Court stands up for jaguar habitat in New Mexico

A motion-sensor camera captured this image of a jaguar in Arizona last year. Photo courtesy BLM.

Cattle ranchers come up empty in bid to cut protection

Staff Report

Endangered jaguars in North America don’t really know whether they are in Mexico or Arizona, so there need to be continued recovery efforts on both sides of the border. A federal court in New Mexico recently recognized that fact when it turned aside an attempt by ranching and cattle groups to eliminate habitat protections for the wild cats.

The U.S. Fish and Wildlife Service designated about 59,000 acres of critical habitat in 2014. The court ruling upholds protections under the Endangered Species Act that prevent the federal government from rendering the habitat unusable for jaguars. An additional 705,093 acres were designated in Arizona but not challenged.

The court challenge was filed by the New Mexico Farm and Livestock Bureau, New Mexico Cattle Growers Association and New Mexico Federal Lands Council against  U.S. Fish and Wildlife Service.  But the court affirmed the agency’s finding that designating the critical habitat is “essential to the conservation of the jaguar species.”

“This is a big win for jaguars to keep living in parts of New Mexico’s remote and rugged borderlands without additional threats to their survival,” said Michael Robinson, a conservation advocate with the Center for Biological Diversity. “The government should have protected far more habitat, including farther north in the vast, wild Gila National Forest, but without the desert country along the border, jaguars would have no chance to even make it farther north.”

It was a lawsuit by the Center for Biological Diversity that resulted in the listing of the jaguar in the first place, and the organization intervened on the side of the government in the recently decided case to stand up for those protections. The groups was also the lead plaintiff in a case that led to the Fish and Wildlife Service releasing a draft jaguar recovery plan in December. That plan, which also omits consideration of important recovery habitat farther from the border with Mexico, is expected to be finalized later this year.

Today’s decision preserves the critical habitat designation in the Peloncillo Mountains that straddle the New Mexico-Arizona line and is managed by the Coronado National Forest, and on private lands in the Sierra San Luis a few miles farther east. In 1996 a jaguar was photographed in the Peloncillos, and 10 years later another jaguar was photographed in the San Luis Mountains. Both ranges cross the border with Mexico and can serve as undeveloped travel corridors for a variety of wildlife, including jaguars.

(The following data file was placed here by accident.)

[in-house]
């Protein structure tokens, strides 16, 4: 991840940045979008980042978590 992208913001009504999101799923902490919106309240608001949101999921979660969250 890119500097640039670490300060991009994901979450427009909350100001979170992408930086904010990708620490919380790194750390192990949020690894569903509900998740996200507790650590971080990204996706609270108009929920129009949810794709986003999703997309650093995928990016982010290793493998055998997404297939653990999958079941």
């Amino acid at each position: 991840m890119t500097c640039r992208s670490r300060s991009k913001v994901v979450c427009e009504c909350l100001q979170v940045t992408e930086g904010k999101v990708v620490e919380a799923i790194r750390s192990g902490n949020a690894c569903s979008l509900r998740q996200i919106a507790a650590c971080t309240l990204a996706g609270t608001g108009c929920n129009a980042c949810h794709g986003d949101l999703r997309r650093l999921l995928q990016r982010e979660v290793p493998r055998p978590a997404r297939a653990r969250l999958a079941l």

Despite today’s ruling jaguars would still be cut off from habitat in the United States in the event that new fences or walls are erected to supplement the hundreds of miles of border wall that already exist. At present New Mexico’s bootheel region is free of so-called pedestrian barriers, which are impermeable to wildlife much more than to people (and their ladders and tunnels).

“The jaguar is a beautiful animal and a neglected part of our natural heritage in the Southwest,” said Robinson. “Preserving places where jaguars can still cross the border to live once again in their native range has now been found fully legal. But we should go further, preserve bigger chunks of land and take active steps to help the jaguars get here.”

The draft jaguar recovery plan acknowledges that the border must maintain travel corridors to facilitate movement, and the Center recently reported on how jaguars as well as 92 other imperiled species would be drastically harmed by new wall construction. The Center has also filed suit, along with co-plaintiff U.S. Representative Raul Grijalva (D-Ariz.), to require environmental analysis before additional segments of a wall can be erected. The needs of jaguars and the integrity of their critical habitat should be part of that analysis.

Peer-reviewed research shows that species with designated critical habitat are twice as likely to make progress toward recovery as those without.

Jaguars are the third-largest wildcat species, after tigers and lions, and native to North America. Paleontological evidence from as far afield as Nebraska and Maryland suggests that jaguars evolved in today’s United States thousands of years before expanding their range to Central and South America.

Historically jaguars were reported in ecosystems ranging from mountainous Southern California through the South Rim of the Grand Canyon, grasslands in northeastern New Mexico and the Texas panhandle, and even in the disparate forests of Louisiana, Kentucky and North Carolina.

Jaguars disappeared from their U.S. range due to deforestation, draining of wetlands and killing to protect livestock and obtain pelts. The last female jaguar in the United States was shot by a hunter in 1963 at approximately 9,000 feet in elevation in east-central Arizona’s thickly forested Mogollon Rim, which adjoins the Gila National Forest in New Mexico. Although jaguars in Mexico continue to diminish, dispersing jaguars periodically arrive in the United States, including two new animals photographed in southeastern Arizona in the past year.


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